While whiling away the hours reading angry comments from strangers on the Internet, you may have come across the term "Luddite". Usually thrown at people expressing even the slightest desire to pump the brakes on artificial intelligence (AI) before it takes all our jobs, the term is used to imply they are technophobes opposed to the wonders of new technologies.
In fact, Elon Musk, Stephen Hawking, and Bill Gates were given the Luddite Award for warning about the potential dangers of AI.
“It is deeply unfortunate that luminaries such as Elon Musk and Stephen Hawking have contributed to feverish hand-wringing about a looming artificial intelligence apocalypse,” organizer of the awards Robert D. Atkinson said at the time. “Do we think either of them personally are Luddites? No, of course not. They are pioneers of science and technology. But they and others have done a disservice to the public – and have unquestionably given aid and comfort to an increasingly pervasive neo-Luddite impulse in society today – by demonizing AI in the popular imagination.”
But where does the term come from? The old phrase has its origins in the early 1800s in England. Prior to the Industrial Revolution, skilled textile workers created cloth garments largely with their own machines and specialist tools. Then, as the popular story goes, new mass-production technology and practices came along that they couldn't compete with, and a movement grew to disrupt the industry and smash the new machinery.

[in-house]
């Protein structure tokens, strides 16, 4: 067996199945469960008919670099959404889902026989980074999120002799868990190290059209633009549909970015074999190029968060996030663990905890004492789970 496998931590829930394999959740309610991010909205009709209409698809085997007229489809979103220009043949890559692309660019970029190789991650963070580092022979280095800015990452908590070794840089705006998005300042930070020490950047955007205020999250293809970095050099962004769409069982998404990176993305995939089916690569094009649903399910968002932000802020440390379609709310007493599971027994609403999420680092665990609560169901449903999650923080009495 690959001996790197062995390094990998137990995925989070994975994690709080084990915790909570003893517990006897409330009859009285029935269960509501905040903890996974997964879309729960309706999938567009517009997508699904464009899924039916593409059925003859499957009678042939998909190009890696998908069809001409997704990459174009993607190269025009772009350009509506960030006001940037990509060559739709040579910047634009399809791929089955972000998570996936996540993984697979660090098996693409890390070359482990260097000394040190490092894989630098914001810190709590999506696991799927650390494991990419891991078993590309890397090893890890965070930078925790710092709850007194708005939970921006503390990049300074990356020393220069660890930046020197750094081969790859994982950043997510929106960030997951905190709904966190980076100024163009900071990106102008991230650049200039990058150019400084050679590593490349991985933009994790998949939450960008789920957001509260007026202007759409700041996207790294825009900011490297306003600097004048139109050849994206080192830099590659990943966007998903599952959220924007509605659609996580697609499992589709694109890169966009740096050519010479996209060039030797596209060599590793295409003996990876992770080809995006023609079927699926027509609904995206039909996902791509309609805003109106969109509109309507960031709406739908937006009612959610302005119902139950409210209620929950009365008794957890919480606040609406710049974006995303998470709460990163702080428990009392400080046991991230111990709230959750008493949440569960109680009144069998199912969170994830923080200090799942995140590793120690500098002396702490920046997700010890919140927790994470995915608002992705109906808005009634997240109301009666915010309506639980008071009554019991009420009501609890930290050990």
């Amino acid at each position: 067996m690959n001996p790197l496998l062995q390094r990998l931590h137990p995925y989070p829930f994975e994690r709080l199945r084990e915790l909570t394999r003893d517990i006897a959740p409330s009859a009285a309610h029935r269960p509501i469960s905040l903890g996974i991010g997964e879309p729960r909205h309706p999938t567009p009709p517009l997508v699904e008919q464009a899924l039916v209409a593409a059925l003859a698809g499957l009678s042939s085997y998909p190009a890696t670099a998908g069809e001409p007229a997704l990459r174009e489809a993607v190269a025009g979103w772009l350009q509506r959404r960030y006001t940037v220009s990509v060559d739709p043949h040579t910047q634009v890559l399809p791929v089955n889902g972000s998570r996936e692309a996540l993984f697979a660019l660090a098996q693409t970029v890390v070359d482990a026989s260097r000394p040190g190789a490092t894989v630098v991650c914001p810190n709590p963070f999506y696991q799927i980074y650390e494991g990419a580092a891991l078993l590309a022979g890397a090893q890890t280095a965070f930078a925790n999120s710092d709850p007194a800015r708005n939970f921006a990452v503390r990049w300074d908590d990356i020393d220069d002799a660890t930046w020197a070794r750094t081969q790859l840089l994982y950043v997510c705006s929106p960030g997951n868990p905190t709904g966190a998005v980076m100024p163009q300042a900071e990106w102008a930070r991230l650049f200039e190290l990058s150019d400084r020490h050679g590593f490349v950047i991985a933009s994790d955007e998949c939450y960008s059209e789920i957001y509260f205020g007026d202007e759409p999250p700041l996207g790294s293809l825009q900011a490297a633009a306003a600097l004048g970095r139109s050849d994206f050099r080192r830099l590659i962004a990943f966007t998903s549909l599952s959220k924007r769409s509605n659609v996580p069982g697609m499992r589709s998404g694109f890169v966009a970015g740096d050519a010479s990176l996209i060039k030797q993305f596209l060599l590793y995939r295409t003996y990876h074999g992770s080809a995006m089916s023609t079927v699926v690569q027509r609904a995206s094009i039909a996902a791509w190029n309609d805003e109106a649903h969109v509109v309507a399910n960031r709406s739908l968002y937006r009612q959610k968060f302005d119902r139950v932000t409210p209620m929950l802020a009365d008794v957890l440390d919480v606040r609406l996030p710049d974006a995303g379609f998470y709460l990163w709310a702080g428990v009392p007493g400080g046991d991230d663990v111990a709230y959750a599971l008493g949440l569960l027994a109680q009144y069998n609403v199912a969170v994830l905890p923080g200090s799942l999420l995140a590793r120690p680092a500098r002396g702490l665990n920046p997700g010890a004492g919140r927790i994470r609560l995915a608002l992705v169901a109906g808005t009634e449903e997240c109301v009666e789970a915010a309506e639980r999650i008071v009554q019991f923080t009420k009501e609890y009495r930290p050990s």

While partly true, the Luddites were responding to upheavals in the way that they worked, rather than just new technology. They did repeatedly attack a knitting machine known as the stocking frame, as well as other machinery. However they were mainly concerned with labor practices around the machines.
“They just wanted machines that made high-quality goods,” Kevin Binfield, who edited a book of writings by Luddites and Luddite sympathizers, told Smithsonian Magazine, “and they wanted these machines to be run by workers who had gone through an apprenticeship and got paid decent wages. Those were their only concerns.”
The Luddites gained their name from "Ned Ludd", a figure who supposedly wrecked a textile factory in 1779, but likely did not really exist.
"Some say a young man, perhaps with a cognitive disability, named Ned Ludd once misunderstood an order and accidentally smashed his framing machine. Others contend it was done purposely in a fit of anger," researcher David Linton wrote in a 2007 paper. "Whatever the impetus, it seems that it became a joke line that whenever a machine got smashed, for any reason, one might say something like, 'Ludd must have been here.' From this construction it's a short step to ironically applying the name of Ludd to vandalism for political purposes."
Between 1811 and 1816, the fairly disorganized group protested by destroying machinery and setting factories on fire. Mill owners responded, shooting Luddite protesters. At least four were killed in Huddersfield in April 1812, after which Luddites murdered a mill owner, William Horsfall, who claimed he wanted to "ride up to the saddle girths in Luddite blood". They shot him as he rode his horse.
The government responded to uprisings by dispatching thousands of soldiers to stop the protests, while also making machine-breaking punishable by death and penal transportation. Soon afterwards the movement ended, though the phrase – which doesn't really do a service to the purpose and aims of the Luddites – lived on.